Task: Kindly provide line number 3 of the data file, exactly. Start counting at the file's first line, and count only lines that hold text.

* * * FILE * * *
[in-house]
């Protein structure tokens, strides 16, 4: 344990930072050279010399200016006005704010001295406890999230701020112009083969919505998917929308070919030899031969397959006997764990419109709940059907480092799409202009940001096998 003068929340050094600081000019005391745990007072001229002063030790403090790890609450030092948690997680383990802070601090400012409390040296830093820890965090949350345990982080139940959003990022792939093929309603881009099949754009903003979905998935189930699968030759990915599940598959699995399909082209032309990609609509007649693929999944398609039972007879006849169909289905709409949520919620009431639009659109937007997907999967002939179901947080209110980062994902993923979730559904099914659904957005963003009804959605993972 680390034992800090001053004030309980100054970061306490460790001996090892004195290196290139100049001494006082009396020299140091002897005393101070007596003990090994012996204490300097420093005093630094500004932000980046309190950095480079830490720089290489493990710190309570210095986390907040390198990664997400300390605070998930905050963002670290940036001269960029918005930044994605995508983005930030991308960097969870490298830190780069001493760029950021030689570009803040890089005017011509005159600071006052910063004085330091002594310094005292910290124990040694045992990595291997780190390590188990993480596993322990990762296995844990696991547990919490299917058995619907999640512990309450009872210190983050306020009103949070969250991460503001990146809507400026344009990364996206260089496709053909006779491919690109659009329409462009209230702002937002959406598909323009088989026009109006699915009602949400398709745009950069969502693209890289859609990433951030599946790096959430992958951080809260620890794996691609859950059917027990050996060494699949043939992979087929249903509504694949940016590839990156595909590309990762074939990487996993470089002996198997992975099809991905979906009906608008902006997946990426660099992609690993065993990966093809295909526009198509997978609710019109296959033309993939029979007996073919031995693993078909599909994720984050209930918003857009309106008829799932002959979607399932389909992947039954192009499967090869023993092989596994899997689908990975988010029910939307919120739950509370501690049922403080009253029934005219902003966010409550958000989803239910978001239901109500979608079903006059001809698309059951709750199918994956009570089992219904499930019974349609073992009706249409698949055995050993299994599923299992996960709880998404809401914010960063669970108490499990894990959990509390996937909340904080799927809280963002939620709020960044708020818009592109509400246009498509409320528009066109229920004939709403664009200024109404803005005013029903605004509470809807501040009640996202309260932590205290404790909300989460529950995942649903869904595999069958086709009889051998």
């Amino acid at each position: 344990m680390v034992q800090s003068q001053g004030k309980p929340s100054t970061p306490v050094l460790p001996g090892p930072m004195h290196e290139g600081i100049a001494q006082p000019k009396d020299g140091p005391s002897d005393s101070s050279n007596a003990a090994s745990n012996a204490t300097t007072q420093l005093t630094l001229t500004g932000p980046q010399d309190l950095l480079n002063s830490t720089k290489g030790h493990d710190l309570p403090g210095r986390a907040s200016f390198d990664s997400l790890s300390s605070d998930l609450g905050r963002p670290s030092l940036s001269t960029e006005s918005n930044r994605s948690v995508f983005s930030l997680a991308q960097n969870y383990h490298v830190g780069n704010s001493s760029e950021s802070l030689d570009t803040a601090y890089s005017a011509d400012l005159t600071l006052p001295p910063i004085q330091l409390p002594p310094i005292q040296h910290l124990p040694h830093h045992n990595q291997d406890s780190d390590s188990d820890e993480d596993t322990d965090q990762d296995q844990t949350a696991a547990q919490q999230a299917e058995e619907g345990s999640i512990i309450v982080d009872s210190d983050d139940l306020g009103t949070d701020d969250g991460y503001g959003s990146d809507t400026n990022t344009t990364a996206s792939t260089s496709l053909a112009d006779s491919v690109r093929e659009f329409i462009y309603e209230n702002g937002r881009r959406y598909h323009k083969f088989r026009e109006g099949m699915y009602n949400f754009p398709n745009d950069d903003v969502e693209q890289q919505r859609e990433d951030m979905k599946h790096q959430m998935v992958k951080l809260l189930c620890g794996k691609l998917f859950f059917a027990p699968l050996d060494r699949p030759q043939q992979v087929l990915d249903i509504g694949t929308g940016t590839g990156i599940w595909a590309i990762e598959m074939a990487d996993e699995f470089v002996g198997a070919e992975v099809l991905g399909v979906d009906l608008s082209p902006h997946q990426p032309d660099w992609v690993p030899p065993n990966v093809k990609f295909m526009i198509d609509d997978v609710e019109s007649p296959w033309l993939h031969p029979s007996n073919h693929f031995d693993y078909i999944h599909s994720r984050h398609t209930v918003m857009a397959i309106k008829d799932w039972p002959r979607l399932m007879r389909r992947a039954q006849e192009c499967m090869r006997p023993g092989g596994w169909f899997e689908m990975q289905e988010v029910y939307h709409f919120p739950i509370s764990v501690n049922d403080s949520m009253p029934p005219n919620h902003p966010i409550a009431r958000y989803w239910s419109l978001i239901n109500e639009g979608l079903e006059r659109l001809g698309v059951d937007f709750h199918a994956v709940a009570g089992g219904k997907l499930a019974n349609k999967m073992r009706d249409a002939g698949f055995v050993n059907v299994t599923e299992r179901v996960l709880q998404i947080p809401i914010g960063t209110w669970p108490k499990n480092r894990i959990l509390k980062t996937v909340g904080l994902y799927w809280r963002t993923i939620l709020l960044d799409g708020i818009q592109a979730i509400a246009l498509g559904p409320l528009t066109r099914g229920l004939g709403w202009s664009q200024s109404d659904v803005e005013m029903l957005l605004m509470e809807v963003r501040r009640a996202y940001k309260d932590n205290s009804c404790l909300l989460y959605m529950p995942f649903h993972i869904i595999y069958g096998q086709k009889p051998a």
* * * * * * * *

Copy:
């Amino acid at each position: 344990m680390v034992q800090s003068q001053g004030k309980p929340s100054t970061p306490v050094l460790p001996g090892p930072m004195h290196e290139g600081i100049a001494q006082p000019k009396d020299g140091p005391s002897d005393s101070s050279n007596a003990a090994s745990n012996a204490t300097t007072q420093l005093t630094l001229t500004g932000p980046q010399d309190l950095l480079n002063s830490t720089k290489g030790h493990d710190l309570p403090g210095r986390a907040s200016f390198d990664s997400l790890s300390s605070d998930l609450g905050r963002p670290s030092l940036s001269t960029e006005s918005n930044r994605s948690v995508f983005s930030l997680a991308q960097n969870y383990h490298v830190g780069n704010s001493s760029e950021s802070l030689d570009t803040a601090y890089s005017a011509d400012l005159t600071l006052p001295p910063i004085q330091l409390p002594p310094i005292q040296h910290l124990p040694h830093h045992n990595q291997d406890s780190d390590s188990d820890e993480d596993t322990d965090q990762d296995q844990t949350a696991a547990q919490q999230a299917e058995e619907g345990s999640i512990i309450v982080d009872s210190d983050d139940l306020g009103t949070d701020d969250g991460y503001g959003s990146d809507t400026n990022t344009t990364a996206s792939t260089s496709l053909a112009d006779s491919v690109r093929e659009f329409i462009y309603e209230n702002g937002r881009r959406y598909h323009k083969f088989r026009e109006g099949m699915y009602n949400f754009p398709n745009d950069d903003v969502e693209q890289q919505r859609e990433d951030m979905k599946h790096q959430m998935v992958k951080l809260l189930c620890g794996k691609l998917f859950f059917a027990p699968l050996d060494r699949p030759q043939q992979v087929l990915d249903i509504g694949t929308g940016t590839g990156i599940w595909a590309i990762e598959m074939a990487d996993e699995f470089v002996g198997a070919e992975v099809l991905g399909v979906d009906l608008s082209p902006h997946q990426p032309d660099w992609v690993p030899p065993n990966v093809k990609f295909m526009i198509d609509d997978v609710e019109s007649p296959w033309l993939h031969p029979s007996n073919h693929f031995d693993y078909i999944h599909s994720r984050h398609t209930v918003m857009a397959i309106k008829d799932w039972p002959r979607l399932m007879r389909r992947a039954q006849e192009c499967m090869r006997p023993g092989g596994w169909f899997e689908m990975q289905e988010v029910y939307h709409f919120p739950i509370s764990v501690n049922d403080s949520m009253p029934p005219n919620h902003p966010i409550a009431r958000y989803w239910s419109l978001i239901n109500e639009g979608l079903e006059r659109l001809g698309v059951d937007f709750h199918a994956v709940a009570g089992g219904k997907l499930a019974n349609k999967m073992r009706d249409a002939g698949f055995v050993n059907v299994t599923e299992r179901v996960l709880q998404i947080p809401i914010g960063t209110w669970p108490k499990n480092r894990i959990l509390k980062t996937v909340g904080l994902y799927w809280r963002t993923i939620l709020l960044d799409g708020i818009q592109a979730i509400a246009l498509g559904p409320l528009t066109r099914g229920l004939g709403w202009s664009q200024s109404d659904v803005e005013m029903l957005l605004m509470e809807v963003r501040r009640a996202y940001k309260d932590n205290s009804c404790l909300l989460y959605m529950p995942f649903h993972i869904i595999y069958g096998q086709k009889p051998a």